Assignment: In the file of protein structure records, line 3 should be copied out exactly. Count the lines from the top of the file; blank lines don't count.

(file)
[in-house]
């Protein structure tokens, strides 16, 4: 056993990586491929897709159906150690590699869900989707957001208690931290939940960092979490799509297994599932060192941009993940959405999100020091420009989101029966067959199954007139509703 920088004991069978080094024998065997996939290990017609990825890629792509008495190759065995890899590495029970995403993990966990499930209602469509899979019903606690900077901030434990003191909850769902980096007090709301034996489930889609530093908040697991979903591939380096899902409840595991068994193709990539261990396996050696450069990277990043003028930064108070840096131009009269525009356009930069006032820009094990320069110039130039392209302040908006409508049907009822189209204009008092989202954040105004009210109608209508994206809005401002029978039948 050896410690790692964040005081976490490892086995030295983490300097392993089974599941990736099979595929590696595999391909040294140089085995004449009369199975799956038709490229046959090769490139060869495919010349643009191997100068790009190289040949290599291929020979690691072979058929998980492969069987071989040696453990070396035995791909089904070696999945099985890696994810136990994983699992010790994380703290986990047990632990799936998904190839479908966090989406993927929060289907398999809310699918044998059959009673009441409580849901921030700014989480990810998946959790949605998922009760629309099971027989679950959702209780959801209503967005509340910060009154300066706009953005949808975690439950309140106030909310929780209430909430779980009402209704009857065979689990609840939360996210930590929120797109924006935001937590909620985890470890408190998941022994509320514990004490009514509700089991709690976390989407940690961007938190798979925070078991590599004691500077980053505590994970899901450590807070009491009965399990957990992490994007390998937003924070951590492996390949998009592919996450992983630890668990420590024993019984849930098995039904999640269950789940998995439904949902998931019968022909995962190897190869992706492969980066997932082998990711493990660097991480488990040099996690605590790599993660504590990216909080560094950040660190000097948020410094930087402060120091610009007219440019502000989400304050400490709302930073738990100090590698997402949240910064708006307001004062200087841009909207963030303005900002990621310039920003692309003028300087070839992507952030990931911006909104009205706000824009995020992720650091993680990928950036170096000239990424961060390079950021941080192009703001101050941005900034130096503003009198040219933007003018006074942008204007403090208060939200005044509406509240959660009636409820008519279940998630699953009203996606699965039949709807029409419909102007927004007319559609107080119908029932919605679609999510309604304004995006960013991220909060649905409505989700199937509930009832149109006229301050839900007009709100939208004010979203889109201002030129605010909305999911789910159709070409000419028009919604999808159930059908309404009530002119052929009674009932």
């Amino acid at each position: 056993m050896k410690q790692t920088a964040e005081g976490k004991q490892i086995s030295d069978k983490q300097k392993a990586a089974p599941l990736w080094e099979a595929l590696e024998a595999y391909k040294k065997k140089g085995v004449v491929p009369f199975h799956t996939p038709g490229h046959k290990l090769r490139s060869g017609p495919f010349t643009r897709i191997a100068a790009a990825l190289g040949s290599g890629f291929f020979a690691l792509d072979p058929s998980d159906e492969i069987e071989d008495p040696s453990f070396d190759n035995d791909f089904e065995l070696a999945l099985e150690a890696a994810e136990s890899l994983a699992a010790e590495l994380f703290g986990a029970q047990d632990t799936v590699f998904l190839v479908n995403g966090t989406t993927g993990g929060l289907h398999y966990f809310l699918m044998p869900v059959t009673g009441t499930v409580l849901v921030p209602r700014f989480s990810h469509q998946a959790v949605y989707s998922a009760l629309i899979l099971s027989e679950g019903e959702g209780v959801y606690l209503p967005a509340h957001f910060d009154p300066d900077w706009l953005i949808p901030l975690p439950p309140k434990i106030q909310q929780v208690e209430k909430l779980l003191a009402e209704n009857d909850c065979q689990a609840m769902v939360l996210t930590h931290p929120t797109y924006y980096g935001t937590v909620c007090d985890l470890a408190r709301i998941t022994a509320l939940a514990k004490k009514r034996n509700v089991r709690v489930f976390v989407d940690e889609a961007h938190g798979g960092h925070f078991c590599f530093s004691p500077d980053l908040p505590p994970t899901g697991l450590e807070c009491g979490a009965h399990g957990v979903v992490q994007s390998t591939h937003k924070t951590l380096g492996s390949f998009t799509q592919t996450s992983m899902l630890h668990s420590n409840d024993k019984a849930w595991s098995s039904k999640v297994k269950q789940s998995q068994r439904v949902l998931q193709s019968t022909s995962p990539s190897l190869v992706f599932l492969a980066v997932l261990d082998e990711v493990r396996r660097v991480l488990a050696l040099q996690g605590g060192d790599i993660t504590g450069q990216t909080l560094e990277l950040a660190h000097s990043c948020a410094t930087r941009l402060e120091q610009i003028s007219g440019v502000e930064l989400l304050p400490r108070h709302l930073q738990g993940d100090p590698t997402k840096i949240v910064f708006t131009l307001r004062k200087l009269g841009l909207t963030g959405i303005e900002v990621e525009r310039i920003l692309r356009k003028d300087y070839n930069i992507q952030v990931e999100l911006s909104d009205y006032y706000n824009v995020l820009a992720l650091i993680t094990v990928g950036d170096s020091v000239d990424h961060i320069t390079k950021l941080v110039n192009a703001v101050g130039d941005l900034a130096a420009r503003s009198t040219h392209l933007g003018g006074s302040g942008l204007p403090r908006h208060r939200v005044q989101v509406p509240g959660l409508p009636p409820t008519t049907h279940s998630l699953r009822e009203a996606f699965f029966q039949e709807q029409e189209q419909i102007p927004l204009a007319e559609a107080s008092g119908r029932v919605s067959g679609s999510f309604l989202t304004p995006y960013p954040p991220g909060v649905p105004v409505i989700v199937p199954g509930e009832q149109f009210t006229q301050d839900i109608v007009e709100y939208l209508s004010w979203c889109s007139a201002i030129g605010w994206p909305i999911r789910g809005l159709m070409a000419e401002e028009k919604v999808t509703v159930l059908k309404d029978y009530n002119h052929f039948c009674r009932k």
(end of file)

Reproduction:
């Amino acid at each position: 056993m050896k410690q790692t920088a964040e005081g976490k004991q490892i086995s030295d069978k983490q300097k392993a990586a089974p599941l990736w080094e099979a595929l590696e024998a595999y391909k040294k065997k140089g085995v004449v491929p009369f199975h799956t996939p038709g490229h046959k290990l090769r490139s060869g017609p495919f010349t643009r897709i191997a100068a790009a990825l190289g040949s290599g890629f291929f020979a690691l792509d072979p058929s998980d159906e492969i069987e071989d008495p040696s453990f070396d190759n035995d791909f089904e065995l070696a999945l099985e150690a890696a994810e136990s890899l994983a699992a010790e590495l994380f703290g986990a029970q047990d632990t799936v590699f998904l190839v479908n995403g966090t989406t993927g993990g929060l289907h398999y966990f809310l699918m044998p869900v059959t009673g009441t499930v409580l849901v921030p209602r700014f989480s990810h469509q998946a959790v949605y989707s998922a009760l629309i899979l099971s027989e679950g019903e959702g209780v959801y606690l209503p967005a509340h957001f910060d009154p300066d900077w706009l953005i949808p901030l975690p439950p309140k434990i106030q909310q929780v208690e209430k909430l779980l003191a009402e209704n009857d909850c065979q689990a609840m769902v939360l996210t930590h931290p929120t797109y924006y980096g935001t937590v909620c007090d985890l470890a408190r709301i998941t022994a509320l939940a514990k004490k009514r034996n509700v089991r709690v489930f976390v989407d940690e889609a961007h938190g798979g960092h925070f078991c590599f530093s004691p500077d980053l908040p505590p994970t899901g697991l450590e807070c009491g979490a009965h399990g957990v979903v992490q994007s390998t591939h937003k924070t951590l380096g492996s390949f998009t799509q592919t996450s992983m899902l630890h668990s420590n409840d024993k019984a849930w595991s098995s039904k999640v297994k269950q789940s998995q068994r439904v949902l998931q193709s019968t022909s995962p990539s190897l190869v992706f599932l492969a980066v997932l261990d082998e990711v493990r396996r660097v991480l488990a050696l040099q996690g605590g060192d790599i993660t504590g450069q990216t909080l560094e990277l950040a660190h000097s990043c948020a410094t930087r941009l402060e120091q610009i003028s007219g440019v502000e930064l989400l304050p400490r108070h709302l930073q738990g993940d100090p590698t997402k840096i949240v910064f708006t131009l307001r004062k200087l009269g841009l909207t963030g959405i303005e900002v990621e525009r310039i920003l692309r356009k003028d300087y070839n930069i992507q952030v990931e999100l911006s909104d009205y006032y706000n824009v995020l820009a992720l650091i993680t094990v990928g950036d170096s020091v000239d990424h961060i320069t390079k950021l941080v110039n192009a703001v101050g130039d941005l900034a130096a420009r503003s009198t040219h392209l933007g003018g006074s302040g942008l204007p403090r908006h208060r939200v005044q989101v509406p509240g959660l409508p009636p409820t008519t049907h279940s998630l699953r009822e009203a996606f699965f029966q039949e709807q029409e189209q419909i102007p927004l204009a007319e559609a107080s008092g119908r029932v919605s067959g679609s999510f309604l989202t304004p995006y960013p954040p991220g909060v649905p105004v409505i989700v199937p199954g509930e009832q149109f009210t006229q301050d839900i109608v007009e709100y939208l209508s004010w979203c889109s007139a201002i030129g605010w994206p909305i999911r789910g809005l159709m070409a000419e401002e028009k919604v999808t509703v159930l059908k309404d029978y009530n002119h052929f039948c009674r009932k």